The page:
Table of Contents
Gliptins- what are they and how do they help in diabetes
Listen to this article while you scroll down-
The history of diabetes treatment dates back to the 2nd century, when it was discovered by a Greek scientist- Aristaeus of Cappadocia. Since then, the treatment has evolved manifolds, with discovery of insulin in 1923 by Freddrick Banting and Charles Best. Ever since that period, a lot of progress has been made in the field of medicine and newer drugs have been discovered that now help in controlling blood sugar efficiently.
There are many people out there who advocate that diabetes can be treated without medicines. Well, that is partly true- diabetes in pre-diabetic condition can be treated with lifestyle changes and diet, but a fully developed diabetes needs proper medications to control blood sugar.
In this article we will learn about the newer drugs on the block or horizon that your doctor or your diabetologist may be treating you with. In this article we will learn about a group of drugs called Gliptins, even though these medicines have been market for some time now.
What are gliptins?
In my earlier article on treatment of diabetes, I had discussed broadly about oral antidiabetic drugs and insulin administration. Now, in this article we learn about a new group of oral antidiabetic drugs that inhibit enzymes that prevent release of insulin from the pancreas- the DPP4 inhibitors or the Gliptins. How they work is beyond the scope of this article, but we will surely learn about the pros and cons of using them. These medicines are relatively safe compared to the older group of medicines.
The gliptins- a comparative study of 5 varieties-
There are about six varieties of gliptins available in India and we will learn the effects and side-effects of using them in this article. These gliptins are available as-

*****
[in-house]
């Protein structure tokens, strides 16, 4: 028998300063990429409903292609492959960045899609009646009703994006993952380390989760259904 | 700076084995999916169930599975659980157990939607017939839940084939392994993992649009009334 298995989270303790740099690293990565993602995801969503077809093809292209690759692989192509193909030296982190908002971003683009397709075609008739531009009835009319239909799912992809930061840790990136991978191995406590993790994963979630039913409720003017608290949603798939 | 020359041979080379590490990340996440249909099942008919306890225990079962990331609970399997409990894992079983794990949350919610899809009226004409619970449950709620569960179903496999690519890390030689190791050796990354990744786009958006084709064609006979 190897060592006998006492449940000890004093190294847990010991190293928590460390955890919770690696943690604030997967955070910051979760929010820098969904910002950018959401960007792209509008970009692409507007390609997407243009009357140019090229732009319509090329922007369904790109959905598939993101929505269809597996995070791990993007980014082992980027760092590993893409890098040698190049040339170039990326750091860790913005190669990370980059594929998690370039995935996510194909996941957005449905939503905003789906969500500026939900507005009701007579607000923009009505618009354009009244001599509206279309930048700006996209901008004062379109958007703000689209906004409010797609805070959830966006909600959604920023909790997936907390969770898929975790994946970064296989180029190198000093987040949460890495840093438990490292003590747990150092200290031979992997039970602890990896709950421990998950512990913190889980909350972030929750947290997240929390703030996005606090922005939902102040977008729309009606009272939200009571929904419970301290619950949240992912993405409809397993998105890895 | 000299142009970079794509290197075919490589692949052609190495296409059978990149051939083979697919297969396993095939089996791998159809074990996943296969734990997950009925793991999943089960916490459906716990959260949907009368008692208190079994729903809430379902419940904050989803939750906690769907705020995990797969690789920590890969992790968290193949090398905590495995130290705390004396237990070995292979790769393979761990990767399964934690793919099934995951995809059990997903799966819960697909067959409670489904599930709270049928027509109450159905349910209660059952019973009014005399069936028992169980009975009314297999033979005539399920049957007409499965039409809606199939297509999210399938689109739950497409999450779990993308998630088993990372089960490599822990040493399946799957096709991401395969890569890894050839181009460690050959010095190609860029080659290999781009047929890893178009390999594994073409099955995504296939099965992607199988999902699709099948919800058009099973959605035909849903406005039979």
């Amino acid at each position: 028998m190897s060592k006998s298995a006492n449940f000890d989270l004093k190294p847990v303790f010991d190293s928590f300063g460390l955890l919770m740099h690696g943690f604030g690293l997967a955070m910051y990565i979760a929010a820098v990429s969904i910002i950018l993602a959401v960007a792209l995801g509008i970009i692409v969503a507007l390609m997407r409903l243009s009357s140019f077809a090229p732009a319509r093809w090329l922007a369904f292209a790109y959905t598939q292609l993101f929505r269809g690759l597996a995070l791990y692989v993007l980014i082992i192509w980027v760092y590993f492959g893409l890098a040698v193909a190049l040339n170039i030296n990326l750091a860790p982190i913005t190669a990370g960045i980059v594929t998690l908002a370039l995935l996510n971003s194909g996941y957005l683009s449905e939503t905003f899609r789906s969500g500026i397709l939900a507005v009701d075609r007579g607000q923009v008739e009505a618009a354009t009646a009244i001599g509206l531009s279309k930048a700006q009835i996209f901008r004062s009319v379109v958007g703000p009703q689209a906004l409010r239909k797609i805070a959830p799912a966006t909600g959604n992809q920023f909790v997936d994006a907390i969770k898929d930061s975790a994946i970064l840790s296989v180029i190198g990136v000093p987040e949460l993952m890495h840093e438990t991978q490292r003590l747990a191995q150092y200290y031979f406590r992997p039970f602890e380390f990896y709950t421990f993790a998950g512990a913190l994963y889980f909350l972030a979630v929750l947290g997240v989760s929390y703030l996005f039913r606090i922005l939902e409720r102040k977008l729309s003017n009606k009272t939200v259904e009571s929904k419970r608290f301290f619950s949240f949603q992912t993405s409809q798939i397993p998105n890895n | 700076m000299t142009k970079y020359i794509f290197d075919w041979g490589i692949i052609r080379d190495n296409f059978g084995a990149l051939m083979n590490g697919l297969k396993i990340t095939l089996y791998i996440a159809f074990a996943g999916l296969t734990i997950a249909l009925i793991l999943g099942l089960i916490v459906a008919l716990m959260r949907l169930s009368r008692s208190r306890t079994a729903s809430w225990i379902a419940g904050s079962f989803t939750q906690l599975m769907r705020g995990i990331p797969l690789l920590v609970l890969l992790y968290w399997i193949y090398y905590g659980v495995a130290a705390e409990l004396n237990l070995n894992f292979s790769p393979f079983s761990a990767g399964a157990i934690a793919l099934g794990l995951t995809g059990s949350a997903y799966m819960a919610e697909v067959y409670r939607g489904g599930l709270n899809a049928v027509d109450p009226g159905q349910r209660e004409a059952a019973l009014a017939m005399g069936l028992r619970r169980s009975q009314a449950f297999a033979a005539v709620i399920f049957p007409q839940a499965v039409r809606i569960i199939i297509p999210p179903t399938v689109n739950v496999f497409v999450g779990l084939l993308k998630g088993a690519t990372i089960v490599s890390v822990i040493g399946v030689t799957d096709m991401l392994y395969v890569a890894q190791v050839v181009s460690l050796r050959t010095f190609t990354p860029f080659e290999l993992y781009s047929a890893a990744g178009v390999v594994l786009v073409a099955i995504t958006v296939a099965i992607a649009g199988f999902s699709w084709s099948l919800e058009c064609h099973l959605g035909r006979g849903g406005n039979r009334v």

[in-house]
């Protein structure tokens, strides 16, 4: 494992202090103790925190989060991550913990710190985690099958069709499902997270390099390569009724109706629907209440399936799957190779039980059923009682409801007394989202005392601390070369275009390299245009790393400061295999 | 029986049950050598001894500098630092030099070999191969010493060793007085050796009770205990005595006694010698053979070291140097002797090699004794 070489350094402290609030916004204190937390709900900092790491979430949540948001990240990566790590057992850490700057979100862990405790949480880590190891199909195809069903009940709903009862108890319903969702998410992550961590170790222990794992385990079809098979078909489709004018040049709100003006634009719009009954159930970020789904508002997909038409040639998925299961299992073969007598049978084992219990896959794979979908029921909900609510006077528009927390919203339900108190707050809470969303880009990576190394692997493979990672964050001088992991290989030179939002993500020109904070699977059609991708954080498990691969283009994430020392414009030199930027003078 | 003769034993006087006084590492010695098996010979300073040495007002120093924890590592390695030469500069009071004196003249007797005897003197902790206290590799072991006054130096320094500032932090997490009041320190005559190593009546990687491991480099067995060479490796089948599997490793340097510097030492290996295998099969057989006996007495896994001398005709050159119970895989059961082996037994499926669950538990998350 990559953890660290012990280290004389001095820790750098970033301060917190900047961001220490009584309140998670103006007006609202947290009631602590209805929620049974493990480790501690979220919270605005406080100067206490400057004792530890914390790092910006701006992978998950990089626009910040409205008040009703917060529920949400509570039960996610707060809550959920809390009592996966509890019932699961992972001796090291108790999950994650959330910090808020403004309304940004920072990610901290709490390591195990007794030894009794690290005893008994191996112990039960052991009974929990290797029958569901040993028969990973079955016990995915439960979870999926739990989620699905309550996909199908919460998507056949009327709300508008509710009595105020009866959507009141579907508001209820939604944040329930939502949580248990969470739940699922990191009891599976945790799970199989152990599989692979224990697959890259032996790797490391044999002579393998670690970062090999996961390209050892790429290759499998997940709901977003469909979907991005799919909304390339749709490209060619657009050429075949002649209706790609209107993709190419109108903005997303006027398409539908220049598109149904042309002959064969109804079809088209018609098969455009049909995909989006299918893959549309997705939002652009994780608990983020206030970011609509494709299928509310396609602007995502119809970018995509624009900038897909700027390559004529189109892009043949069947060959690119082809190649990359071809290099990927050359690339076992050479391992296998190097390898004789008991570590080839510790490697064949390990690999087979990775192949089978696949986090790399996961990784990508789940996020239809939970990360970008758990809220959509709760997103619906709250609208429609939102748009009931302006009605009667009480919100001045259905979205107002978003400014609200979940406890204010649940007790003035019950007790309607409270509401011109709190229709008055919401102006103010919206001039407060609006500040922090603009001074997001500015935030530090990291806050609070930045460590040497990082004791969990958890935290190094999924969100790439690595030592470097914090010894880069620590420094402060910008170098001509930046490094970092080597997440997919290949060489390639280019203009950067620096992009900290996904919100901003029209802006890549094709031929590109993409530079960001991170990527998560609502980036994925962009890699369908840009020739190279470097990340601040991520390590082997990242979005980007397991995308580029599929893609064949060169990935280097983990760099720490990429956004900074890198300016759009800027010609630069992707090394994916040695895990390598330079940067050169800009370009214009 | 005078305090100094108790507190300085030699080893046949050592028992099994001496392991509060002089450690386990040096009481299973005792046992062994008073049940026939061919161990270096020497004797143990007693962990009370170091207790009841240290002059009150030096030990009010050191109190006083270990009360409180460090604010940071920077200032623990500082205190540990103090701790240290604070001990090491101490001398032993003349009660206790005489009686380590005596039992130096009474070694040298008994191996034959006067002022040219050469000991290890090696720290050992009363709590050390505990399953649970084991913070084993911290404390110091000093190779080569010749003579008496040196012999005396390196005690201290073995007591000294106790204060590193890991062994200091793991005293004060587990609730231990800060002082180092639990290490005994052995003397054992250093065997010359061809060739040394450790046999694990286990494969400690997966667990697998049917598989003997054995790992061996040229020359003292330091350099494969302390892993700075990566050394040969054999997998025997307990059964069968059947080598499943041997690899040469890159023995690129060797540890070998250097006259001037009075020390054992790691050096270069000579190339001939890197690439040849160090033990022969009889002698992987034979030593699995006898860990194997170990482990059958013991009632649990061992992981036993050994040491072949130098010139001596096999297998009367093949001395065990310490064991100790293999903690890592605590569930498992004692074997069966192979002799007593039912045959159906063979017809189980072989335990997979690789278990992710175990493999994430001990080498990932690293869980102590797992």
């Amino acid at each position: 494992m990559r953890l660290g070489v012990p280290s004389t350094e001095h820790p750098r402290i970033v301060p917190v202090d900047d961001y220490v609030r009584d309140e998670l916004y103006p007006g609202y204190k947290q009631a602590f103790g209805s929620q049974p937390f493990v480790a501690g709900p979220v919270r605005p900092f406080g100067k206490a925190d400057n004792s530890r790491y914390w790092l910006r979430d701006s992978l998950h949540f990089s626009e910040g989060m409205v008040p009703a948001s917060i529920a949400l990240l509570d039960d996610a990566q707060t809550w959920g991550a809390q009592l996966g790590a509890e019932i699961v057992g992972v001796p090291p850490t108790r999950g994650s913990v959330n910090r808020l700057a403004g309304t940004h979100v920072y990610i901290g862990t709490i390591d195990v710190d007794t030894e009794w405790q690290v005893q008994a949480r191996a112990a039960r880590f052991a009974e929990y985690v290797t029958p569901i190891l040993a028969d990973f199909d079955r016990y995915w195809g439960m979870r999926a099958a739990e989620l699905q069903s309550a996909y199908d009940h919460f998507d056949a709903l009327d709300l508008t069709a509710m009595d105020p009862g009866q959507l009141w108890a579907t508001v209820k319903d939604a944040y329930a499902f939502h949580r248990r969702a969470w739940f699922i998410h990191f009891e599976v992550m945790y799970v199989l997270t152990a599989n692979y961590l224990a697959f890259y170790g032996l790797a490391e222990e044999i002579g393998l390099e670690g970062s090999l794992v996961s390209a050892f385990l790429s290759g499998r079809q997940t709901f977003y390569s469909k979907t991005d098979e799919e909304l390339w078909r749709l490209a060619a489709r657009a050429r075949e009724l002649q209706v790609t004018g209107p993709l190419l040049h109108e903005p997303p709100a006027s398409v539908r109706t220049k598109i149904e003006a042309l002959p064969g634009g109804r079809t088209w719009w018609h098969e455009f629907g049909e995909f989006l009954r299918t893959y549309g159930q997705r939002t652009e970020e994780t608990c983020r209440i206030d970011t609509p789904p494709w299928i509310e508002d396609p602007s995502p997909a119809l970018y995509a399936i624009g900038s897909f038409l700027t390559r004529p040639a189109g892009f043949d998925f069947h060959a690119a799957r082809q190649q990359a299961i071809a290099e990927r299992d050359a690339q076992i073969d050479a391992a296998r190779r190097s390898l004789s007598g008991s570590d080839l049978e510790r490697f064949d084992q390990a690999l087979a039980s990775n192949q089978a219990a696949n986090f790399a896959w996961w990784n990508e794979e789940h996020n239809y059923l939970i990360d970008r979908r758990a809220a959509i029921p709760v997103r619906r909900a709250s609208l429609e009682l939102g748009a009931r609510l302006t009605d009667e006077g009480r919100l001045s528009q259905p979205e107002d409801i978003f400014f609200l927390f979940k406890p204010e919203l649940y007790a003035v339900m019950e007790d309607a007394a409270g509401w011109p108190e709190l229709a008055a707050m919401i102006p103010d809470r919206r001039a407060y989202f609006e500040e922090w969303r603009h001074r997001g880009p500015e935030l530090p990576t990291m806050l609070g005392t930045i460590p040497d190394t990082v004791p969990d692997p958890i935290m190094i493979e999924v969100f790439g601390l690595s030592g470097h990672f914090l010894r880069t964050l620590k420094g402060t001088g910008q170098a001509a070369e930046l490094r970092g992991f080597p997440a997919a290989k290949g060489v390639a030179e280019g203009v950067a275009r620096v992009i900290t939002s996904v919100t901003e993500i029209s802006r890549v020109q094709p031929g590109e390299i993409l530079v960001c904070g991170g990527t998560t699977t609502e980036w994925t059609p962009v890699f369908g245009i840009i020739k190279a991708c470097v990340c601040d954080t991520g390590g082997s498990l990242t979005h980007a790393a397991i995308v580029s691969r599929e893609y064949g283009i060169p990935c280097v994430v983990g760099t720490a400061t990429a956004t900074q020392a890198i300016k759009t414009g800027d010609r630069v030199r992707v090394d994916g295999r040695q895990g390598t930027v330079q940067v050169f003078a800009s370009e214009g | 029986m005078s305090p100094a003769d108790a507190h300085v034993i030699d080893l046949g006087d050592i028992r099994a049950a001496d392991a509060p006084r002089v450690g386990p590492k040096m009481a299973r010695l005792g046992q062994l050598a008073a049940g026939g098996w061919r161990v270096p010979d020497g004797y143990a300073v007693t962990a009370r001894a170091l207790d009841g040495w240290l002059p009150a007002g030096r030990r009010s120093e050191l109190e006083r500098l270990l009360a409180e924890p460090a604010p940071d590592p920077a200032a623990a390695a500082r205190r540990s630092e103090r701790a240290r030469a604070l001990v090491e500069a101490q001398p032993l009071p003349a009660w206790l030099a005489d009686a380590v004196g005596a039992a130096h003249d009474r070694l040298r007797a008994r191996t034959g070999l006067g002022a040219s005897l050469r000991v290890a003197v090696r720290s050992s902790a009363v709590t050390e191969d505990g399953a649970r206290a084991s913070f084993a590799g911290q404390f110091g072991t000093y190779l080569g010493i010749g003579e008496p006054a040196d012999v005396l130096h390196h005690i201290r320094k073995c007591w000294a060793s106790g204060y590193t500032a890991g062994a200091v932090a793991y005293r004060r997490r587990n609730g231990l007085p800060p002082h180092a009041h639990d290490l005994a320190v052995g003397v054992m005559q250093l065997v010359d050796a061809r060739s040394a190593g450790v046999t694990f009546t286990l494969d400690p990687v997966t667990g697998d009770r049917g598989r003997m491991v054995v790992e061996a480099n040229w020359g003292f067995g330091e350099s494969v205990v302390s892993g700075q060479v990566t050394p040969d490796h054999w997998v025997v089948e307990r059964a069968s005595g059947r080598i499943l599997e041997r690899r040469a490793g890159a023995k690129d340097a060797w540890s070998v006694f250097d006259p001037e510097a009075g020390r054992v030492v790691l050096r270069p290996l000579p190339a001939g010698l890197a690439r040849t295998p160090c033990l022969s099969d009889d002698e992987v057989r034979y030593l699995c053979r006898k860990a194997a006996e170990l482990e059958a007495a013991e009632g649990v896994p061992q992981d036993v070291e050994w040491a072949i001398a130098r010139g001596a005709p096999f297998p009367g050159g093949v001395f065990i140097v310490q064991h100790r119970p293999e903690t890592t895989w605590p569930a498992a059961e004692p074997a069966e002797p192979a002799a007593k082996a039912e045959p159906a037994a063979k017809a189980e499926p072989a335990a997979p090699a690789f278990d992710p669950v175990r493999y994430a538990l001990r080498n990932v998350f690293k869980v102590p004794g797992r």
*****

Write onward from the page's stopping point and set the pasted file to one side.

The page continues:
I have not included the last drug because it has come into the Indian market recently and is not prescribed by many diabetologist. However, it is available under the name Aloja.
How do these drugs work?
Dipeptidyl peptidase-4 (DPP 4) inhibitors (for example, sitagliptin, saxagliptin, linagliptin, and alogliptin) both stimulate the pancreas to produce more insulin and delay the absorption of glucose by the intestine.Source-MSD Manual
These drugs have one thing in common: DPP-4 enzyme inhibition; and have different binding affinity to other enzymes, which distinguishes them from each other.
The elevated levels of DPP4 enzymes in the body are responsible for lower insulin secretion by the pancreas and it is quite common in Type 2 diabetes.
The gliptins are a comparatively new class of drugs in the treatment of Type II Diabetes Mellitus (T2DM) that inhibit the DPP4 enzymes. So, let’s dig into them one by one.
Sitagliptin [Januvia, Istavel]
This is the first drug in this class, approved by FDA in the year 2006. It is taken twice a day with meals and can be administered on an empty stomach. There is no need for dose adjustment and there are no food restrictions with sitagliptin.
Sitagliptin has been shown to be effective in lowering HbA1c levels, blood glucose levels, body weight, triglycerides and LDL cholesterol levels.
There were no significant changes seen in HDL cholesterol or blood pressure values when compared to placebo during clinical trials. It does not cause hypoglycemia or weight gain. The most common side effects are nasopharyngitis (common cold) and headache.
Vildagliptin (Galvus, Jalra)
This drug was approved by FDA in 2007 as an adjunct to diet and exercise for the treatment of T2DM patients with inadequate glycemic control on metformin monotherapy or sulfonylurea alone. Vildagliptin is a once daily tablet that can be taken without regard to food intake at any time of day including at mealtimes. In clinical trials it was shown that vildagliptin lowered HbA1c levels by 0.6%-0.8% points.